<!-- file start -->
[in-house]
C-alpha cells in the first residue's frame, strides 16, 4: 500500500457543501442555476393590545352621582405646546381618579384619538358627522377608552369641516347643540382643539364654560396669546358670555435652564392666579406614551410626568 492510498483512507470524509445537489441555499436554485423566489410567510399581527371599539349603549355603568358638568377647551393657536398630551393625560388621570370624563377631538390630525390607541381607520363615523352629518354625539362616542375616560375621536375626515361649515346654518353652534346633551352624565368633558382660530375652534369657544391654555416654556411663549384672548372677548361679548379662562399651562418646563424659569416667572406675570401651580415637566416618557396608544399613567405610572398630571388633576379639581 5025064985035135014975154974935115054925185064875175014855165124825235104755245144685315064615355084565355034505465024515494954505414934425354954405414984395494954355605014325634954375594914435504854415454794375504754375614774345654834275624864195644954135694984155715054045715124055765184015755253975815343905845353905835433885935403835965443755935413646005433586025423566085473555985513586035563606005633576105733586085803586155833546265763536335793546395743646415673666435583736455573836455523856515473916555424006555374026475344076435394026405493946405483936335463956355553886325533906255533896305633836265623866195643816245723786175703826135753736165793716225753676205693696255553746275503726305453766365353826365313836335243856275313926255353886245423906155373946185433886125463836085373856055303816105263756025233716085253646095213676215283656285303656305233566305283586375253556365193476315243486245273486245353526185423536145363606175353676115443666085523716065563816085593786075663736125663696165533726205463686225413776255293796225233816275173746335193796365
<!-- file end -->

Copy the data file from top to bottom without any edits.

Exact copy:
[in-house]
C-alpha cells in the first residue's frame, strides 16, 4: 500500500457543501442555476393590545352621582405646546381618579384619538358627522377608552369641516347643540382643539364654560396669546358670555435652564392666579406614551410626568 492510498483512507470524509445537489441555499436554485423566489410567510399581527371599539349603549355603568358638568377647551393657536398630551393625560388621570370624563377631538390630525390607541381607520363615523352629518354625539362616542375616560375621536375626515361649515346654518353652534346633551352624565368633558382660530375652534369657544391654555416654556411663549384672548372677548361679548379662562399651562418646563424659569416667572406675570401651580415637566416618557396608544399613567405610572398630571388633576379639581 5025064985035135014975154974935115054925185064875175014855165124825235104755245144685315064615355084565355034505465024515494954505414934425354954405414984395494954355605014325634954375594914435504854415454794375504754375614774345654834275624864195644954135694984155715054045715124055765184015755253975815343905845353905835433885935403835965443755935413646005433586025423566085473555985513586035563606005633576105733586085803586155833546265763536335793546395743646415673666435583736455573836455523856515473916555424006555374026475344076435394026405493946405483936335463956355553886325533906255533896305633836265623866195643816245723786175703826135753736165793716225753676205693696255553746275503726305453766365353826365313836335243856275313926255353886245423906155373946185433886125463836085373856055303816105263756025233716085253646095213676215283656285303656305233566305283586375253556365193476315243486245273486245353526185423536145363606175353676115443666085523716065563816085593786075663736125663696165533726205463686225413776255293796225233816275173746335193796365